Working fathers are breaking free from tired clichés of lazy dads who see their role as taking the kids off their partner’s hands for a few hours on a Sunday. Today, dads are more involved in day-to-day parenting than ever before.
Unfortunately, the work-place hasn’t caught up yet. Talking Talent’s recent research highlights the fact that across the globe men now face a paternity paradox; wanting to be devoted fathers and have successful careers but experiencing the same difficulties that women have encountered for generations when it comes to balancing work and children. In fact, 66% of working fathers (US) and 70% of working fathers (UK) felt guilty about not spending enough time with their children.
If men and women take equal time out of the work-place, equal pay and opportunity will follow (or so the logic goes). In the UK, Shared Parental Leave attempts to create such equality, but the statistics tell another story: Half (51%) of respondents thought that fathers who took Shared Parental Leave would experience a detrimental effect on their careers; 53% feared judgement if they chose it. In the US, 63% of men believe that taking an extended parental leave would be detrimental to their career. Is it any surprise then that even with Shared Parental Leave available, 51% of men in the UK wouldn’t want to take it?
Data from the Equality and Human Rights Commission shows that as many as 54,000 mothers per year feel they have to quit their jobs while pregnant. Clearly, employers have to improve support for working fathers to achieve true gender equality. According to DaddiLife’s recent UK research on the Millennial Dad at Work: 45% of working fathers regularly experience tension with their employer when trying to balance work and family. Of course, attitudes at the top inform corporate culture; 39% of men in the UK also regularly experience tension with their colleagues. In the US, 72% of men said that they would have taken a longer parental leave if they had seen coworkers do so.
Now, employees are voting with their feet; one-third of new dads have changed jobs since becoming a father with another third actively looking to change. Almost half say that improving paternity leave is vital and even more (59%) want employers to provide more flexible working.
The savviest organisations are recognising the changing demands of their employees and rolling out enhanced parental leave. Recently, Goldman Sachs announced that all US employees, regardless of gender, would get twenty weeks of fully paid leave. Companies like Standard Life Aberdeen are also demonstrating sensitivity to concerns which might have previously prevented men from taking the leave available, like losing momentum; now, employees can take nine months of full-paid leave in three tranches.
As more men demand full parental leave, more companies will change their policies. Now, more than ever, we need to elevate best practice for dads at work; our global video series will showcase real stories of working dads making progress. We partnered with Daddilife to bring together a group of dads working in the Financial sector; shining a light on their lives as fathers, and giving insight into what best practice can and should look like.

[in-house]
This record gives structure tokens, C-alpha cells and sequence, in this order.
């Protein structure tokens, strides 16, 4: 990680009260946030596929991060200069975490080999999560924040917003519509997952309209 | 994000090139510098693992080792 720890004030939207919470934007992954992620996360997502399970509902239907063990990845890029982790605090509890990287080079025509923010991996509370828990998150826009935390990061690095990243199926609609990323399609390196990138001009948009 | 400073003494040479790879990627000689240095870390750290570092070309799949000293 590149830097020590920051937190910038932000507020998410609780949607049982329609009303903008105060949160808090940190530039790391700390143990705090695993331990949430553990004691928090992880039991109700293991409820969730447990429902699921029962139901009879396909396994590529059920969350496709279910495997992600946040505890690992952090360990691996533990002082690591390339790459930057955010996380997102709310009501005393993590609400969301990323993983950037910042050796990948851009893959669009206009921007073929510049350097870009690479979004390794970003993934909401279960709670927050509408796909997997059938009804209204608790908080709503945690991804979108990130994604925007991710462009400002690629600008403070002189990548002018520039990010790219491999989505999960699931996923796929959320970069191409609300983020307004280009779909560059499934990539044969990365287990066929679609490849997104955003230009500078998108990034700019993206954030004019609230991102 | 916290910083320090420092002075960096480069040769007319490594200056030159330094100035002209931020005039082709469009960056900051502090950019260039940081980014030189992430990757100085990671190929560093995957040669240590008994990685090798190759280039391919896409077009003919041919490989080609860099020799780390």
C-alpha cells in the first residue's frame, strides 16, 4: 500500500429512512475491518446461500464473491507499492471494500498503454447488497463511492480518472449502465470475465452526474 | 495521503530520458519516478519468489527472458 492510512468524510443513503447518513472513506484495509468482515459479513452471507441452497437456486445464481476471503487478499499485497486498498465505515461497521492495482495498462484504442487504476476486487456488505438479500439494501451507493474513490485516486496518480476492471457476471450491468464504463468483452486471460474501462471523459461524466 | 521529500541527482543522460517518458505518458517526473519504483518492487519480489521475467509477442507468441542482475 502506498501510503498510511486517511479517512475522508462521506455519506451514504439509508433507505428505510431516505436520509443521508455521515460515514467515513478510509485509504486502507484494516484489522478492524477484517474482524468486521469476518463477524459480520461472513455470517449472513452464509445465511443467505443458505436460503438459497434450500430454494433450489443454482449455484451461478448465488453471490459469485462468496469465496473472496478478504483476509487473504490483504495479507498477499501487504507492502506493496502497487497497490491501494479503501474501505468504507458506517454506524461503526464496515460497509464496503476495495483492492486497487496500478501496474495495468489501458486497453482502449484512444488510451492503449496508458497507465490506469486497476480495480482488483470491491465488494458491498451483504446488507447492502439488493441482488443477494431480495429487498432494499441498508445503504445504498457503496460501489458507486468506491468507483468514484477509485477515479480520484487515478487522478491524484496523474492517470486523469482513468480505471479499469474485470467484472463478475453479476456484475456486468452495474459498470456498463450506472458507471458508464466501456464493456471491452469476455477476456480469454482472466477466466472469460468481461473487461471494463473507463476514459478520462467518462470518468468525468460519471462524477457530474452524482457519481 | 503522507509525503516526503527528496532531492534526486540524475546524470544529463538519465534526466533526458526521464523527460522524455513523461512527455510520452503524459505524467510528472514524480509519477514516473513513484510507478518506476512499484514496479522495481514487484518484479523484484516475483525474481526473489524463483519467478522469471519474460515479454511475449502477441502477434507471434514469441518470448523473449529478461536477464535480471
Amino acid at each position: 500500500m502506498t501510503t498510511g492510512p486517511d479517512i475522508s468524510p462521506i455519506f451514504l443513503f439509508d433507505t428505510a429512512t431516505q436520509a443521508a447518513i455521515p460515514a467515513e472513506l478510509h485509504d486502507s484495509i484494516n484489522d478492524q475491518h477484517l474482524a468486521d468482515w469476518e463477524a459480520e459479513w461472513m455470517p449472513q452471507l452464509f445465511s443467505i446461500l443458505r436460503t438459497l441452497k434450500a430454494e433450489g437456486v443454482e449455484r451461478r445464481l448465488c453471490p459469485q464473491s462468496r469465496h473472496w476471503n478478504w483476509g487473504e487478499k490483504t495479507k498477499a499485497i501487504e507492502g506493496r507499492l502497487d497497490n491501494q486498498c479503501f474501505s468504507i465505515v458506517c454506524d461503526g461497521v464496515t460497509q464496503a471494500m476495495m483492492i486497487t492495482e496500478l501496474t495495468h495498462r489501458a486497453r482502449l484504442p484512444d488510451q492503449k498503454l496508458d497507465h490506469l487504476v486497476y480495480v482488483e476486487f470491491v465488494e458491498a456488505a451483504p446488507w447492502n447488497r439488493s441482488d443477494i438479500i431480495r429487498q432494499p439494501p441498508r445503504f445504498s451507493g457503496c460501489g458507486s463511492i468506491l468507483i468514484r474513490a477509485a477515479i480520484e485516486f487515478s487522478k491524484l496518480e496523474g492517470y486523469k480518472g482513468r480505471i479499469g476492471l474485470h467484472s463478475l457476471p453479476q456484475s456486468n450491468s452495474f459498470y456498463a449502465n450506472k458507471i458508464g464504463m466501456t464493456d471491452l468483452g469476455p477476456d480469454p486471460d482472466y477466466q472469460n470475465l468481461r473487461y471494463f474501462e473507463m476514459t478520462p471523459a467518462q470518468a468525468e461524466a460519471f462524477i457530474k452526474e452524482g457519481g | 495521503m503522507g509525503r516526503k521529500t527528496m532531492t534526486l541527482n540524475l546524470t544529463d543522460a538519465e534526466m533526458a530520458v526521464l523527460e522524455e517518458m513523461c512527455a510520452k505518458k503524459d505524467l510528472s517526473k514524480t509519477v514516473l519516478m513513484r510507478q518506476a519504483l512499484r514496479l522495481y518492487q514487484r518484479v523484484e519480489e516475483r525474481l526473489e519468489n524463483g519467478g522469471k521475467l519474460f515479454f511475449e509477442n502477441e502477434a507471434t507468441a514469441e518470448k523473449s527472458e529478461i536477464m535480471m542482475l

Take, for example, Krishna Nadella, a nine-year employee at Bloomberg, trader, senior manager and father of three. Krishna has turned the stereotypical image of a city trader on its head, taking five months of parental leave when his third child was born. Since becoming a father, Krishna still has the same career ambitions, but recognises that the path to achieving his goals may be different. Like many working fathers, Krishna is conscious of where his way of fathering diverges from traditional expectations, and aware of the legacy he wants to leave.
When Krishna took full paternity leave he saw an aspect of his family he didn’t know existed. Both parents, he says, need time in order to see the world primarily as a parent. Now, he’d like to be able to drop his kids at school, to say a few encouraging words, and to help his wife with the physical demands of childcare. Krishna believes that the key is for employers to recognise that no one parent is the primary-care giver. To facilitate working dads, employers have to recognise that both parents need the same time off to bond with their child and to develop their family relationships and structure. The real test of Krishna’s success as a father will be what his children say when asked, What was daddy like? To Krishna, He was there for me as and when his career allowed isn’t good enough. He hopes instead that his children will know he was there to offer support, but also there back-stage, doing the work of being there, even when they didn’t know.
Earlier this month, the Association for Financial Markets in Europe (AFME) urged UK and European exchanges to cut trading hours to improve traders’ work-life balance. Already, the London Stock Exchange has committed to launching a consultation on this request. Han-Son Lee, Founder of Daddilife takes great joy in the seismic shift he has witnessed in working fathers; ‘Our hope in partnering with Talking Talent in this global series has been to show that if fathers in this most competitive of industries can make modern day fatherhood work, that it should serve as a call to action for other similar industries who in some cases have not paid enough attention to the needs of this emerging group’. Finance is notorious as one of the most demanding sectors in the world and in focusing on it and other industries, our content series will provide real life examples of how dads are making it work and how their commitment to doing so has positively impacted their work environments.
Click here to view Krishna's video.